Is It Really Math? · 30 May 2008

A friend and co-worker of mine is doing an art-math project. His students are making tessellations. Tessellations are, of course, patterns of tiling where the pattern repeats infinitely with no overlapping. I say “of course,” because naturally, I had to look it up to use the word intelligently.

Mr. R is no ordinary math teacher. Kids love him and they are getting to love math. While getting students to love a math teacher is not necessarily an extraordinary feat, getting them to love math is. Okay. Maybe love is a bit strong but the students in Mr. R’s room are understanding that they use math every day and that they need to know math just to survive in today’s world. With his tessellation project, they are getting yet another taste of this crazy math teacher’s methods.

Mr. R and I have the same lunch and preparation periods. And even though this is his first year as a teacher, we have become friends since he started a few years ago as a high school para-educator and middle school coach. We have talked about teaching and coaching. We have talked about God and country and family. In all those talks, Mr. R has been enthusiastic and passionate. When we have talked about math this year, he has been even more so. Which brings us back to tessellations.

Mr. R is a man of many talents. One of these talents is oil painting. Recently, he showed me a couple of pictures of his earlier paintings and then he showed me his newest creation. It was a tessellation of an eagle head. He painted a picture to show his students that math was not just 1, 2, 3, x, y, z, and calculating where two trains will meet if they leave their respective stations at such and such times traveling at this and that speeds. But the crazy thing is that he expects his students to learn that whatever they do, math will be there. Even if it is art. Or working in the yard.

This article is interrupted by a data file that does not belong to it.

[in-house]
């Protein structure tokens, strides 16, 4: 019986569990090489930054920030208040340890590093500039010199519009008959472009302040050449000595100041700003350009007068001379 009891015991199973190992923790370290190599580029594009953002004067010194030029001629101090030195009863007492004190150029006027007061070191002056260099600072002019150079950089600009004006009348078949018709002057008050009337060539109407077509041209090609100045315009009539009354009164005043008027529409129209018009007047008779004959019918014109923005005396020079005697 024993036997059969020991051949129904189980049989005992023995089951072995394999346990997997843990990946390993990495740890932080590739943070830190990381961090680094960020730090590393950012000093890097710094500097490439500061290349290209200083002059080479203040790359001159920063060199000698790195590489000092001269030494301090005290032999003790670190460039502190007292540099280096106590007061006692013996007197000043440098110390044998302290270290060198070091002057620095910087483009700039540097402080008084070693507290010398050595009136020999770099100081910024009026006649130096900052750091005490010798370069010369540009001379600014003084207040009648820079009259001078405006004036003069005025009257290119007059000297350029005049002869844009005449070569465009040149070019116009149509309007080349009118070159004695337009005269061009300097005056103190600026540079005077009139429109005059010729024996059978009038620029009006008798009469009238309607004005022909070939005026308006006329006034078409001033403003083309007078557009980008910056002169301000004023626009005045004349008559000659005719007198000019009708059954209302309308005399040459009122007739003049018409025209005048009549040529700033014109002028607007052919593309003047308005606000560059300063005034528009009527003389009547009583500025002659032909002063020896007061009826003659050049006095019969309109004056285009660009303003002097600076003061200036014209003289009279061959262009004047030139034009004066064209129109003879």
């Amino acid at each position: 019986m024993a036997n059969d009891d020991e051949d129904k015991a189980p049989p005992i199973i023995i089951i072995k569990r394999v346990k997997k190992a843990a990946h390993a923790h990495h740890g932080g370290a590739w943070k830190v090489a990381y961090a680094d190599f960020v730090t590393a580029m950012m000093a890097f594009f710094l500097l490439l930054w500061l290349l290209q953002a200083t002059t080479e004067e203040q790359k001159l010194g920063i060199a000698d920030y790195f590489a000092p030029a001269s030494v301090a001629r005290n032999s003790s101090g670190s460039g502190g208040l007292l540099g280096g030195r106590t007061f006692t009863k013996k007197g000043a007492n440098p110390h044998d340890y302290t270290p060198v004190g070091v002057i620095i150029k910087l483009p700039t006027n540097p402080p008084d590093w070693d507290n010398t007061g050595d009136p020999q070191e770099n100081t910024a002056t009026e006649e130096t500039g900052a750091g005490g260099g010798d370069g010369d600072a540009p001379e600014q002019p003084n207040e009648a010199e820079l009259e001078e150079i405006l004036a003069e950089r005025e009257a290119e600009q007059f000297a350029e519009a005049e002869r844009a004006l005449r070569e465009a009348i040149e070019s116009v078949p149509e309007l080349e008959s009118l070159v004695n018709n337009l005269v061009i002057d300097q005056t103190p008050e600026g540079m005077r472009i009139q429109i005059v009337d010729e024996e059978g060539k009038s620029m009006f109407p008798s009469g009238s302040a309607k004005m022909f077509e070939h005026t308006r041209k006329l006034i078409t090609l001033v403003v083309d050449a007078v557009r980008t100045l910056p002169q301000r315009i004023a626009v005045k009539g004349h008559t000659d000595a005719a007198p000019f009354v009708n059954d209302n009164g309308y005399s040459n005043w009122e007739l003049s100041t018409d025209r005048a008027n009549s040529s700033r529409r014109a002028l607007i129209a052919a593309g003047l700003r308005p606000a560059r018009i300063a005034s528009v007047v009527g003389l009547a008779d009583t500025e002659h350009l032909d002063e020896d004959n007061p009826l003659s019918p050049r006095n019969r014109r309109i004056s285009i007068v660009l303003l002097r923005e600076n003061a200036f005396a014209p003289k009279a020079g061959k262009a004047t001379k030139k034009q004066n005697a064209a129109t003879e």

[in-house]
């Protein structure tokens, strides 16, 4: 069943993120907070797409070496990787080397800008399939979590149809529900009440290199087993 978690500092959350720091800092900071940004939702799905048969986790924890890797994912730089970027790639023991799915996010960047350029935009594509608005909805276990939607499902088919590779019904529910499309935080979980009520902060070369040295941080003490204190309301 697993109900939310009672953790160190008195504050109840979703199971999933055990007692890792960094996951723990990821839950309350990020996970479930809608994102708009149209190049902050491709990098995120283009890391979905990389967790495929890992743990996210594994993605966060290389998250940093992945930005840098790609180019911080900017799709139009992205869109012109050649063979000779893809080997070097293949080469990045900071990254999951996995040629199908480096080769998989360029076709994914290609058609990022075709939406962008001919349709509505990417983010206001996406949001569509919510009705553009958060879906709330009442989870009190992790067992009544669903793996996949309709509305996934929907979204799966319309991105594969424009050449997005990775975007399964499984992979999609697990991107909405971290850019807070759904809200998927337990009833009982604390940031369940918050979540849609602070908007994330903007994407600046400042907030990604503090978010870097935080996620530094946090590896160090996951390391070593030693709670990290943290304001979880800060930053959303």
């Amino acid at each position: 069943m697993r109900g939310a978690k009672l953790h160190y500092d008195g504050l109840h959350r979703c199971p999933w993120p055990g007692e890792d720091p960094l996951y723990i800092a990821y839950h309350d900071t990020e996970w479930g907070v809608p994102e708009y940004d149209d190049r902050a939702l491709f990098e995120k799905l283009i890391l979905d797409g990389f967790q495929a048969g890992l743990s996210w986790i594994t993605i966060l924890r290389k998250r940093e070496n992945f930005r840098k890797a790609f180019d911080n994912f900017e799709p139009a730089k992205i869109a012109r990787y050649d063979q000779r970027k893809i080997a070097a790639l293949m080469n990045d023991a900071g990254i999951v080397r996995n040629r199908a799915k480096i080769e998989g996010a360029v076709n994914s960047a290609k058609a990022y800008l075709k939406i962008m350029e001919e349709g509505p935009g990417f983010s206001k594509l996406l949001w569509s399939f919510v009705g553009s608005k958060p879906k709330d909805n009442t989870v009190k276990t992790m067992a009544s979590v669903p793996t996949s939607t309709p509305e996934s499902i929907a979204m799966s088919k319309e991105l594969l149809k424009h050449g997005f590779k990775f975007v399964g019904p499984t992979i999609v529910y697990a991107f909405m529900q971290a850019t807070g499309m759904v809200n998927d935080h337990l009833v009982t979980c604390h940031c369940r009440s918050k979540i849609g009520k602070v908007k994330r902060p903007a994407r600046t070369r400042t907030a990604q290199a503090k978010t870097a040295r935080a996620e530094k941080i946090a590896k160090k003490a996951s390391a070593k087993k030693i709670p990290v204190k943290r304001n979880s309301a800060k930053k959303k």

When students in Mr. R’s class wonder why they need to know area, he rounds them up like the cattle he used to herd in his younger days and takes them out to the school grounds. They look at the flower beds and figure out the area so that they can determine how much bark they need. When they wonder why they need to understand perimeter, he makes them walk the fence line and talk about the guys who built the fence. The builders surely would not want to make 10 trips to the warehouse to get more material nor would they want to take extra material back with them when the job is done. Mr. R lets the students know through examples like these that math is part of life.

I have little doubt that the students get that math is part of life but will they understand that it is part of art as well? Will they get that ratios and proportions are necessary to make a drawing or painting look real? Will they get that tessellations are more than just cool patterns? Mr. R believes that they will. He has seen project proposals that let him know the students are understanding both tessellations and the math behind them. The student art-math projects are going to be shown in the Cedarcrest library on June 4, 2008. The students are excited about the project. Especially since they know that the public is welcome.

Regardless of what the projects look like or how many people come to see the show, the students and Mr. R will have succeeded. They will have done a great project that included both art and math. They will have learned that math is part of life and part of art. And the students will have started on a journey of their math education that they might never have had the opportunity to take if it had not been for Mr. R.

© 2008 Michael T. Miyoshi

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Published 29 May 2008 in The RiverCurrentNews



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